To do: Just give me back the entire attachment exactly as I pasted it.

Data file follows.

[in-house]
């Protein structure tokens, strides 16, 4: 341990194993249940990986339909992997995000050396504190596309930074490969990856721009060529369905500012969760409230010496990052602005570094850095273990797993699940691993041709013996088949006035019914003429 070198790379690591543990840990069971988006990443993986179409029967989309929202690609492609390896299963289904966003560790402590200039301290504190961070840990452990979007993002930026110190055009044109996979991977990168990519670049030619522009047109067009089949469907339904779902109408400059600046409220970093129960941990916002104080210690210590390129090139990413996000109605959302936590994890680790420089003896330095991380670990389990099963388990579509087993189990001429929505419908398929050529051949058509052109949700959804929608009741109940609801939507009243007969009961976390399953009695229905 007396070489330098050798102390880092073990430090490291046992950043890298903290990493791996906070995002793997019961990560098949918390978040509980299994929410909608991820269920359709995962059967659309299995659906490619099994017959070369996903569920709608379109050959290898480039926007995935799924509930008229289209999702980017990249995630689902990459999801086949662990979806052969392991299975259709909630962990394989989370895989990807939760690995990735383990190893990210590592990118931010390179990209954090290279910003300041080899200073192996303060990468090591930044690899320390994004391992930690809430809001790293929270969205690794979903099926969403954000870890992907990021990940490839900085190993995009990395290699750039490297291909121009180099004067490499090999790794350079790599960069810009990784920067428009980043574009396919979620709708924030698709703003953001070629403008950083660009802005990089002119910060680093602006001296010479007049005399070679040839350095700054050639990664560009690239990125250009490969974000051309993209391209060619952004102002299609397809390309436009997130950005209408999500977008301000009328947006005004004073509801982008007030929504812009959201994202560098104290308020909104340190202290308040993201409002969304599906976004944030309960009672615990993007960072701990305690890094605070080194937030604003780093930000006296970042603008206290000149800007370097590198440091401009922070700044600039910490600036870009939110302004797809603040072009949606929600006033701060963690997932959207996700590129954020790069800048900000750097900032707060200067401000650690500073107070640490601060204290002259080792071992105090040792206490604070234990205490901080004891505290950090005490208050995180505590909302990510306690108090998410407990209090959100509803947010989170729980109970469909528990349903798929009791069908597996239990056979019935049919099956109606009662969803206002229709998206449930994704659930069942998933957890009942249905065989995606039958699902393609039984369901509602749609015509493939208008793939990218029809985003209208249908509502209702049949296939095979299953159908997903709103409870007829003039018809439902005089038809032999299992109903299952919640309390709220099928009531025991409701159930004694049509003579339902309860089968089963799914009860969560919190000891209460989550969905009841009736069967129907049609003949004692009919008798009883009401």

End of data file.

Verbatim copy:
[in-house]
């Protein structure tokens, strides 16, 4: 341990194993249940990986339909992997995000050396504190596309930074490969990856721009060529369905500012969760409230010496990052602005570094850095273990797993699940691993041709013996088949006035019914003429 070198790379690591543990840990069971988006990443993986179409029967989309929202690609492609390896299963289904966003560790402590200039301290504190961070840990452990979007993002930026110190055009044109996979991977990168990519670049030619522009047109067009089949469907339904779902109408400059600046409220970093129960941990916002104080210690210590390129090139990413996000109605959302936590994890680790420089003896330095991380670990389990099963388990579509087993189990001429929505419908398929050529051949058509052109949700959804929608009741109940609801939507009243007969009961976390399953009695229905 007396070489330098050798102390880092073990430090490291046992950043890298903290990493791996906070995002793997019961990560098949918390978040509980299994929410909608991820269920359709995962059967659309299995659906490619099994017959070369996903569920709608379109050959290898480039926007995935799924509930008229289209999702980017990249995630689902990459999801086949662990979806052969392991299975259709909630962990394989989370895989990807939760690995990735383990190893990210590592990118931010390179990209954090290279910003300041080899200073192996303060990468090591930044690899320390994004391992930690809430809001790293929270969205690794979903099926969403954000870890992907990021990940490839900085190993995009990395290699750039490297291909121009180099004067490499090999790794350079790599960069810009990784920067428009980043574009396919979620709708924030698709703003953001070629403008950083660009802005990089002119910060680093602006001296010479007049005399070679040839350095700054050639990664560009690239990125250009490969974000051309993209391209060619952004102002299609397809390309436009997130950005209408999500977008301000009328947006005004004073509801982008007030929504812009959201994202560098104290308020909104340190202290308040993201409002969304599906976004944030309960009672615990993007960072701990305690890094605070080194937030604003780093930000006296970042603008206290000149800007370097590198440091401009922070700044600039910490600036870009939110302004797809603040072009949606929600006033701060963690997932959207996700590129954020790069800048900000750097900032707060200067401000650690500073107070640490601060204290002259080792071992105090040792206490604070234990205490901080004891505290950090005490208050995180505590909302990510306690108090998410407990209090959100509803947010989170729980109970469909528990349903798929009791069908597996239990056979019935049919099956109606009662969803206002229709998206449930994704659930069942998933957890009942249905065989995606039958699902393609039984369901509602749609015509493939208008793939990218029809985003209208249908509502209702049949296939095979299953159908997903709103409870007829003039018809439902005089038809032999299992109903299952919640309390709220099928009531025991409701159930004694049509003579339902309860089968089963799914009860969560919190000891209460989550969905009841009736069967129907049609003949004692009919008798009883009401």